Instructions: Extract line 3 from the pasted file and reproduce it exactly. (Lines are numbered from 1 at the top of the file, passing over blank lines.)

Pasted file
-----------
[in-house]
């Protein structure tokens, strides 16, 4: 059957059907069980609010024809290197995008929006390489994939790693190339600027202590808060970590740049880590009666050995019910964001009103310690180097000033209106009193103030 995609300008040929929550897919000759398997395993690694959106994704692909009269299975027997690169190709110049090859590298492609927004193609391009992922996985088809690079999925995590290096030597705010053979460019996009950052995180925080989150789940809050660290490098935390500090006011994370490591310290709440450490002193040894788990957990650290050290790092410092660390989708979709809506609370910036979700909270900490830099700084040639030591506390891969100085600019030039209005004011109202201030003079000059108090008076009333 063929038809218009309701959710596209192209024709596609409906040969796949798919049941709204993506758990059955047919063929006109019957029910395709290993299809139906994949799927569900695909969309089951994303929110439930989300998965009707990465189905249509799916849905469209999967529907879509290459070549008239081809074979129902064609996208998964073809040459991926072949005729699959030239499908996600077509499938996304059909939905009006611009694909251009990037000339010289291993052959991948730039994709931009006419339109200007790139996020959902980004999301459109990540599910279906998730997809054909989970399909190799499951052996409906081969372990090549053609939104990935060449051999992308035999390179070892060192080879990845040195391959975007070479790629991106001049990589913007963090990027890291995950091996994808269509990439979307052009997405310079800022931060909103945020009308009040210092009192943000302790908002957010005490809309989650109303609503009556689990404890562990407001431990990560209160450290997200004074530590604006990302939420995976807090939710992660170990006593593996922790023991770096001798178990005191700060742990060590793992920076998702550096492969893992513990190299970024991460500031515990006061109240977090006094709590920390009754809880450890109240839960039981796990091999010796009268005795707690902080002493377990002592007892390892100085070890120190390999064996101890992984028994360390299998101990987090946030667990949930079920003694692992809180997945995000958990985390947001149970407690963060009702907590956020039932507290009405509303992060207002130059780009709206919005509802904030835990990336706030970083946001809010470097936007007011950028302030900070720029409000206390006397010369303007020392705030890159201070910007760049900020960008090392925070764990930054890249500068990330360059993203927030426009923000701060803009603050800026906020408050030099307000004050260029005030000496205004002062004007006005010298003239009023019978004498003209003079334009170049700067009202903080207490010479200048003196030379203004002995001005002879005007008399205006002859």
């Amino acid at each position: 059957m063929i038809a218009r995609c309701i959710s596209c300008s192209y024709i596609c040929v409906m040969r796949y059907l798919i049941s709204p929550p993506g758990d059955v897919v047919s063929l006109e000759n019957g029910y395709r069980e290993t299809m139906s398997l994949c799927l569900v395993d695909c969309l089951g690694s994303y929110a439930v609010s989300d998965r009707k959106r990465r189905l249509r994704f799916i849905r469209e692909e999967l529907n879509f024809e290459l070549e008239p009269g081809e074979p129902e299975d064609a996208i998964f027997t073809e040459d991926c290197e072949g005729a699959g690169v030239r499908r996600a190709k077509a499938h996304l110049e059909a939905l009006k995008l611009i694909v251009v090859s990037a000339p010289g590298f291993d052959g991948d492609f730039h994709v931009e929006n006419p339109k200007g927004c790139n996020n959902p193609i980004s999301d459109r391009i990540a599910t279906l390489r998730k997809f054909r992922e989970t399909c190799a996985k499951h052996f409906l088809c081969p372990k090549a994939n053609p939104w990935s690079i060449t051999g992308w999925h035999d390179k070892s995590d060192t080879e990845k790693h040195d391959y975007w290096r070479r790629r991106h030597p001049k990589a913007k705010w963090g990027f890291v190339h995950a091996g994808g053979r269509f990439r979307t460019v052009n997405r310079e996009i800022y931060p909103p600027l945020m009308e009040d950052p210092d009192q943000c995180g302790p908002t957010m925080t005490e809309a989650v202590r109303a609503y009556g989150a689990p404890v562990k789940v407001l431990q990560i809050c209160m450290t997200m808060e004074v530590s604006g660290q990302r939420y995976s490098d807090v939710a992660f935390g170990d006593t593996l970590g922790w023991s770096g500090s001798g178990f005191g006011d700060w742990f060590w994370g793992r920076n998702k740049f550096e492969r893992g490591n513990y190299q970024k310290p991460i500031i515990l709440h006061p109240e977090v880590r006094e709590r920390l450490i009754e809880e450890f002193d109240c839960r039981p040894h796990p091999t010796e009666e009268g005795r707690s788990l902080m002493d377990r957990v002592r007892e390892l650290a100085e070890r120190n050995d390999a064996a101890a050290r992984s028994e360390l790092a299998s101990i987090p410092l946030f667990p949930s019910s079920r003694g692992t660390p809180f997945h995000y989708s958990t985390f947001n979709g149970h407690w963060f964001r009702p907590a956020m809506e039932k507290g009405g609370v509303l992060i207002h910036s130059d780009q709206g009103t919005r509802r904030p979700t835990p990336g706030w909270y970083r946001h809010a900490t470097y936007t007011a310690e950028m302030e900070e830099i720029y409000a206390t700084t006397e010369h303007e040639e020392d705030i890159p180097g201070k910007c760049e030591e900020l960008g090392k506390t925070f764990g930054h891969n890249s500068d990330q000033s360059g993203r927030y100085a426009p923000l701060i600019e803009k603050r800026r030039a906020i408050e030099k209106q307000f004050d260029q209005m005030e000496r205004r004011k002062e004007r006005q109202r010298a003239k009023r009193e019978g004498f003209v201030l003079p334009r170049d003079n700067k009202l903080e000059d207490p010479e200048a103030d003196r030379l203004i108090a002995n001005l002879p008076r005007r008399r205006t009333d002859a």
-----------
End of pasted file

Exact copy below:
């Amino acid at each position: 059957m063929i038809a218009r995609c309701i959710s596209c300008s192209y024709i596609c040929v409906m040969r796949y059907l798919i049941s709204p929550p993506g758990d059955v897919v047919s063929l006109e000759n019957g029910y395709r069980e290993t299809m139906s398997l994949c799927l569900v395993d695909c969309l089951g690694s994303y929110a439930v609010s989300d998965r009707k959106r990465r189905l249509r994704f799916i849905r469209e692909e999967l529907n879509f024809e290459l070549e008239p009269g081809e074979p129902e299975d064609a996208i998964f027997t073809e040459d991926c290197e072949g005729a699959g690169v030239r499908r996600a190709k077509a499938h996304l110049e059909a939905l009006k995008l611009i694909v251009v090859s990037a000339p010289g590298f291993d052959g991948d492609f730039h994709v931009e929006n006419p339109k200007g927004c790139n996020n959902p193609i980004s999301d459109r391009i990540a599910t279906l390489r998730k997809f054909r992922e989970t399909c190799a996985k499951h052996f409906l088809c081969p372990k090549a994939n053609p939104w990935s690079i060449t051999g992308w999925h035999d390179k070892s995590d060192t080879e990845k790693h040195d391959y975007w290096r070479r790629r991106h030597p001049k990589a913007k705010w963090g990027f890291v190339h995950a091996g994808g053979r269509f990439r979307t460019v052009n997405r310079e996009i800022y931060p909103p600027l945020m009308e009040d950052p210092d009192q943000c995180g302790p908002t957010m925080t005490e809309a989650v202590r109303a609503y009556g989150a689990p404890v562990k789940v407001l431990q990560i809050c209160m450290t997200m808060e004074v530590s604006g660290q990302r939420y995976s490098d807090v939710a992660f935390g170990d006593t593996l970590g922790w023991s770096g500090s001798g178990f005191g006011d700060w742990f060590w994370g793992r920076n998702k740049f550096e492969r893992g490591n513990y190299q970024k310290p991460i500031i515990l709440h006061p109240e977090v880590r006094e709590r920390l450490i009754e809880e450890f002193d109240c839960r039981p040894h796990p091999t010796e009666e009268g005795r707690s788990l902080m002493d377990r957990v002592r007892e390892l650290a100085e070890r120190n050995d390999a064996a101890a050290r992984s028994e360390l790092a299998s101990i987090p410092l946030f667990p949930s019910s079920r003694g692992t660390p809180f997945h995000y989708s958990t985390f947001n979709g149970h407690w963060f964001r009702p907590a956020m809506e039932k507290g009405g609370v509303l992060i207002h910036s130059d780009q709206g009103t919005r509802r904030p979700t835990p990336g706030w909270y970083r946001h809010a900490t470097y936007t007011a310690e950028m302030e900070e830099i720029y409000a206390t700084t006397e010369h303007e040639e020392d705030i890159p180097g201070k910007c760049e030591e900020l960008g090392k506390t925070f764990g930054h891969n890249s500068d990330q000033s360059g993203r927030y100085a426009p923000l701060i600019e803009k603050r800026r030039a906020i408050e030099k209106q307000f004050d260029q209005m005030e000496r205004r004011k002062e004007r006005q109202r010298a003239k009023r009193e019978g004498f003209v201030l003079p334009r170049d003079n700067k009202l903080e000059d207490p010479e200048a103030d003196r030379l203004i108090a002995n001005l002879p008076r005007r008399r205006t009333d002859a």